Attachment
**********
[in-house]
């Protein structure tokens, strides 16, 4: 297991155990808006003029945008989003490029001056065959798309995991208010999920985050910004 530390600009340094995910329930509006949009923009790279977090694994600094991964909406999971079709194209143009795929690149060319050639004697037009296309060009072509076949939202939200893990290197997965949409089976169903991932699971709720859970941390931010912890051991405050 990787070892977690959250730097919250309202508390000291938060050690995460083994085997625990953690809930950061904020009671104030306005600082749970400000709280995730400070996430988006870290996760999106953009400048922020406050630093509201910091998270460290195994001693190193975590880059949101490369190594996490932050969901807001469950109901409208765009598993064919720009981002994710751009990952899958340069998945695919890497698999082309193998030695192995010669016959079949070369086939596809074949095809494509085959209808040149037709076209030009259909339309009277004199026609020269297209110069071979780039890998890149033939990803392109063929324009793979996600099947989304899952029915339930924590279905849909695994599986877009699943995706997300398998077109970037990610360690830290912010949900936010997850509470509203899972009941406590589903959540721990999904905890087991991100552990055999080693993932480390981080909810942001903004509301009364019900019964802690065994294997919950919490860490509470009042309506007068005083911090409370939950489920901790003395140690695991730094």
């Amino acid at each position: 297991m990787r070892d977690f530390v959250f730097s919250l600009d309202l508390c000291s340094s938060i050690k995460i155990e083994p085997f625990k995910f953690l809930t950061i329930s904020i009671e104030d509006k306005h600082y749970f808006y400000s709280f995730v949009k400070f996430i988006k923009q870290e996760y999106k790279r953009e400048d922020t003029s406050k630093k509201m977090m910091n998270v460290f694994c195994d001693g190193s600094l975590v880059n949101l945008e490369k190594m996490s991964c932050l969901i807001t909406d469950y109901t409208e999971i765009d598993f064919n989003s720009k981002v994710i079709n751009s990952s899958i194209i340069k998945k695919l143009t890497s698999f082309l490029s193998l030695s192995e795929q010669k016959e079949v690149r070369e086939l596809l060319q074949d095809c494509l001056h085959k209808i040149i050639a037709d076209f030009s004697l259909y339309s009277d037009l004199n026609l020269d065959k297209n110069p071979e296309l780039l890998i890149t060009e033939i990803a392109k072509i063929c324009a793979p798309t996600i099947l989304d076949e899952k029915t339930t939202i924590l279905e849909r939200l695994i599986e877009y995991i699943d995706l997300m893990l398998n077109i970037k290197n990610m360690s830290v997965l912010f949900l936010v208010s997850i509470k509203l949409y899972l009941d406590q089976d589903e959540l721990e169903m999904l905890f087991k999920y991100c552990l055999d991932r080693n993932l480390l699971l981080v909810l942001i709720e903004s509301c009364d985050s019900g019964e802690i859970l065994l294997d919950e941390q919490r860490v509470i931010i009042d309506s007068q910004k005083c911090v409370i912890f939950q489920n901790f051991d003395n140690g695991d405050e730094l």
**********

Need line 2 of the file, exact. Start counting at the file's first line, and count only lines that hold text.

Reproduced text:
């Protein structure tokens, strides 16, 4: 297991155990808006003029945008989003490029001056065959798309995991208010999920985050910004 530390600009340094995910329930509006949009923009790279977090694994600094991964909406999971079709194209143009795929690149060319050639004697037009296309060009072509076949939202939200893990290197997965949409089976169903991932699971709720859970941390931010912890051991405050 990787070892977690959250730097919250309202508390000291938060050690995460083994085997625990953690809930950061904020009671104030306005600082749970400000709280995730400070996430988006870290996760999106953009400048922020406050630093509201910091998270460290195994001693190193975590880059949101490369190594996490932050969901807001469950109901409208765009598993064919720009981002994710751009990952899958340069998945695919890497698999082309193998030695192995010669016959079949070369086939596809074949095809494509085959209808040149037709076209030009259909339309009277004199026609020269297209110069071979780039890998890149033939990803392109063929324009793979996600099947989304899952029915339930924590279905849909695994599986877009699943995706997300398998077109970037990610360690830290912010949900936010997850509470509203899972009941406590589903959540721990999904905890087991991100552990055999080693993932480390981080909810942001903004509301009364019900019964802690065994294997919950919490860490509470009042309506007068005083911090409370939950489920901790003395140690695991730094």